By Owen T. Niland
Cabaret, in Golden?!?! For some reason this struck me as funny. To imagine the grand dame of transgressive musical theater performed in a town with such a squeaky-clean reputation as Golden, Colorado could’ve been a head-scratcher, but Miners Alley Playhouse pulls it off, along with what little they were wearing to begin with.
The story is familiar – the gaudy spectacle of the Kit Kat Club and its Emcee, here played with a devilish grin and abs for days by Jim Walker (as my guest that night said, “His abs have abs…”); the doomed love affair between the club’s headliner Sally Bowles (Adriane Wilson) and her American ex-pat lover Clifford Bradshaw (Luke Sorge); the sentimental but impossible courtship between Jewish fruit merchant Herr Schultz (Tim Fishbaugh) and landlady Fraulein Schneider (Kristen Samu); all played out under the grandeur, decay and decadence of post-WWI Berlin and the rising specter of Nazism.
Director Leo Matheo has staged a tight production. The sparsely designed stage and close quarters of the playhouse draws us into the tawdry world of Cabaret, even before the house lights go down the audience is greeted, flirted with, grinded on, flashed (a little ankle, a little shoulder, no more…) and titillated by the Kit Kat Club’s girls and boys (Steph Holmbo, Kenzie Kilroy, Kayla Mally, Abbey Kochovear, Parker Fowler, and Gab Morales) as they stretch out to warm up their bodies, and the crowd. By the time we hear the familiar drum roll and cymbal crash of “Wilkommen”, one already felt the show had begun.
The tight, sensual choreography by Angie Simmons is evocative of the casual, improvisational dance you may have found in a cabaret such as the Kit Kat Club. The choreography reminded me that making something look simple and improvisational is very difficult in practice. Similarly, Mitch Samu’s musical direction affords the actors latitude in their performance of the vocals – giving up a little polish in exchange for deeper insight into the character. This choice gives the actors an opportunity for a unique take on these familiar songs, especially Wilson’s unexpected interpretation of the well-known title number “Cabaret” which took me by surprise.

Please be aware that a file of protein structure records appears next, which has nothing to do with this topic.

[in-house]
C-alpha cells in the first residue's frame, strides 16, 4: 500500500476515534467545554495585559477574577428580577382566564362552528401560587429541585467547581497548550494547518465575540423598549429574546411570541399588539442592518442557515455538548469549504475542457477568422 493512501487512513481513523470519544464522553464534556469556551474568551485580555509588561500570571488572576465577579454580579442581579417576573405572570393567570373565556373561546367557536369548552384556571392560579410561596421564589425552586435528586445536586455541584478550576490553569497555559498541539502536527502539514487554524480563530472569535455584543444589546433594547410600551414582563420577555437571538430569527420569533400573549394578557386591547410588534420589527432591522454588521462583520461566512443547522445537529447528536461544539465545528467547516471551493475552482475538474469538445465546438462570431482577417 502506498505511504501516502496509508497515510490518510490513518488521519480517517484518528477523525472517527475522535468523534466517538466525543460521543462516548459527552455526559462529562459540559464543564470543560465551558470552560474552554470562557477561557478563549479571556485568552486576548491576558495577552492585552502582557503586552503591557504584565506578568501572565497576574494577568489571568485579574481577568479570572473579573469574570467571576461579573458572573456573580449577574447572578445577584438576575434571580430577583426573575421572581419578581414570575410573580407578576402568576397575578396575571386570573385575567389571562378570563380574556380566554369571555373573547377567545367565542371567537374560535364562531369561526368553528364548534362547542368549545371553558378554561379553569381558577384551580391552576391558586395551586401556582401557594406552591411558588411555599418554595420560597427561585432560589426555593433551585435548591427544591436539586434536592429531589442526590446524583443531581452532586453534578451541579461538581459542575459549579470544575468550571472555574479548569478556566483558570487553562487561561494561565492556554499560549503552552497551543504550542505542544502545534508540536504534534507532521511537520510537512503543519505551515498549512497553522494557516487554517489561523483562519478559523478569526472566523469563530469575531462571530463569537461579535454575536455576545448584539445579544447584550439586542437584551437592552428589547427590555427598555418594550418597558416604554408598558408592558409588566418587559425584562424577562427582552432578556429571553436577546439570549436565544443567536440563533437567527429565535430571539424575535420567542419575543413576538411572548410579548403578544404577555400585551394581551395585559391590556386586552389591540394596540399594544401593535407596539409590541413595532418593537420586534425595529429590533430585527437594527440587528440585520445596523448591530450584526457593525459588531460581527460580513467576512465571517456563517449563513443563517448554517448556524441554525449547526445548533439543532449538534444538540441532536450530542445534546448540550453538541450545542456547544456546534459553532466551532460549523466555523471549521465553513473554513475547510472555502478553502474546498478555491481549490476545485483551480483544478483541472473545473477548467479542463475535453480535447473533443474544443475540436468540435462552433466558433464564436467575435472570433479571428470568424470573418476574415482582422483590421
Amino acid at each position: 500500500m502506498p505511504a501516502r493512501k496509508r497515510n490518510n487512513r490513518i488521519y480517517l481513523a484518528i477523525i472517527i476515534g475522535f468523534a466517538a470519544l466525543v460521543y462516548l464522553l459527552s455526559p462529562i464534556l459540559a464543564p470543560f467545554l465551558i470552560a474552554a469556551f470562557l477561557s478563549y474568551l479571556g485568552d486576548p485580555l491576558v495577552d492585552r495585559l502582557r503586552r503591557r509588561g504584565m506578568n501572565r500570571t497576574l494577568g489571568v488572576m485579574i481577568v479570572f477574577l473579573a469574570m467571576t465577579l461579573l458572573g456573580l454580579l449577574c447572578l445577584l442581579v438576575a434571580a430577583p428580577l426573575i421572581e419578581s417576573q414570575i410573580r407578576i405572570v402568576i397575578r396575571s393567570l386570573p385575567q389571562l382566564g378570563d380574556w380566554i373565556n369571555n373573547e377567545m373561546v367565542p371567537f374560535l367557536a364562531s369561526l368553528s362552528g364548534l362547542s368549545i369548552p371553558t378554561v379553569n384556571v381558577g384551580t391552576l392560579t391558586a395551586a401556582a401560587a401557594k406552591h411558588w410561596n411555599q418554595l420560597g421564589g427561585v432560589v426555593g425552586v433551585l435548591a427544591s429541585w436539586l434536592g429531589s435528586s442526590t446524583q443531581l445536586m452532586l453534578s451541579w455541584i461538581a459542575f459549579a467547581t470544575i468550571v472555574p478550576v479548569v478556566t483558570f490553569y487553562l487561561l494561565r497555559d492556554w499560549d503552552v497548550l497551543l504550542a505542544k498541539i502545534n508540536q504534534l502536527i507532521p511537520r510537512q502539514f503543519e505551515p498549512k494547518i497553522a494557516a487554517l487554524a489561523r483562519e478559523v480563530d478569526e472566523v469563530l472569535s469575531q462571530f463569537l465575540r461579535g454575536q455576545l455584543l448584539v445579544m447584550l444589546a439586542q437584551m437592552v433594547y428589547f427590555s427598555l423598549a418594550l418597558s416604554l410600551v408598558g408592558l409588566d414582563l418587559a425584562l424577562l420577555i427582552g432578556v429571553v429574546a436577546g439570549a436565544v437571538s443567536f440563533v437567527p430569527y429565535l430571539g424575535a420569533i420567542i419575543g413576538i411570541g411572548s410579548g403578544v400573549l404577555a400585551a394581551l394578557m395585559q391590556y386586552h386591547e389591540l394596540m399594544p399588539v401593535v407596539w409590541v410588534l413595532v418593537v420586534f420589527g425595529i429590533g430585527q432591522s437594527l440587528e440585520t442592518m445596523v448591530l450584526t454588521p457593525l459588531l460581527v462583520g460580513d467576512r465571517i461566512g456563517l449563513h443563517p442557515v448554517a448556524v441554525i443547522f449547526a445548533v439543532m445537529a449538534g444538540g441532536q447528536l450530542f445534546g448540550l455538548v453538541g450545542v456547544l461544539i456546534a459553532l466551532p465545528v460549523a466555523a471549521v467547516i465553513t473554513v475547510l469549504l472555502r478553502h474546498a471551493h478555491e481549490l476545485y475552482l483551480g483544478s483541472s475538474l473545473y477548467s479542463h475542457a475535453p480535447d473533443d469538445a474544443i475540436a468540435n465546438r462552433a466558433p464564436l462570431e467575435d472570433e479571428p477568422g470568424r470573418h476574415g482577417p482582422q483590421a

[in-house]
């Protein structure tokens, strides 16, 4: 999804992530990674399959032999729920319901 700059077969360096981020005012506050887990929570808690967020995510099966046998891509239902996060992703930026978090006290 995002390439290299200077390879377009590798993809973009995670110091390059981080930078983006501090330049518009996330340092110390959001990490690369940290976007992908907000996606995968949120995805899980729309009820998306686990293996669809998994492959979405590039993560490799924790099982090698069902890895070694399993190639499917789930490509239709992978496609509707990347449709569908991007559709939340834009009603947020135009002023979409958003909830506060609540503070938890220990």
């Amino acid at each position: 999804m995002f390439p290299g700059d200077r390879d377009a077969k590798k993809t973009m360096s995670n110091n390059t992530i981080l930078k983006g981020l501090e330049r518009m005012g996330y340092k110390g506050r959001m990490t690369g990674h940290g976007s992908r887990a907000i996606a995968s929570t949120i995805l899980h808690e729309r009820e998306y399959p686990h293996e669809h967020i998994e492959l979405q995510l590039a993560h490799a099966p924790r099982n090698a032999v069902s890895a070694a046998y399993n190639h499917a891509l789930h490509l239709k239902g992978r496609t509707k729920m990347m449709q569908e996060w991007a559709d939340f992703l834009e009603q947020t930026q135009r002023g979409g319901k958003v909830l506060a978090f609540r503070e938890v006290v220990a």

Although the flashier relationship is between Sally and Cliff, the emotional heart of the play is the quieter romance between Frau Schneider and Herr Schultz. Samu and Fishbaugh inhabit their roles so naturally and their connection between each other and the audience is so honest and unforced, that the eventual small tragedy accompanying their story bears nearly as much weight as the finale’s grand tragedy.
Like any production, there were a few issues that pulled me out of the experience – the all-around cleanliness of the Kit Kat Club and the lodging house fell short of really creating the decadent, bombed out, decaying look of period; some accents were a little off the mark, coming close to German by way of New Jersey; and Sally’s obvious wig pulled attention. I honestly kept waiting for her to take it off after her scenes in the club.
If there is one word I would use to describe the production, it is unsettling. Director Matheo expertly builds his first act to what feels like a joyous occasion, an engagement party, but then we see Herr Ludwig’s (Rory Pierce) red armband and swastika shatter the characters’ and the audience’s illusion of safety, further underscored by Fraulein Kost’s (Alaina Beth Reel) wild-eyed and terrifying performance of “Tomorrow Belongs To Me”.
The second act lays bare the fear and dread of a future coming quicker than any character in the show could anticipate. As Cliff writes in his final scene, “It was the end of the world, and I was dancing with Sally Bowles … and we were both fast asleep.”
Leaving the theater under lighting stands intentionally, it appears, designed to look like towers at Auschwitz, with an image of the concentration camp clad Emcee, pink triangle and yellow star pinned to his chest fresh in our minds, the audience is left to wonder how far we have come in the 50 years since Cabaret’s debut, or the 72 years since a war was waged to tear down those towers.
Cabaret plays Thursday to Sunday through June 25th at Miners Alley Playhouse, 1224 Washington Avenue, Golden, CO.
Box Office: (303) 935-3044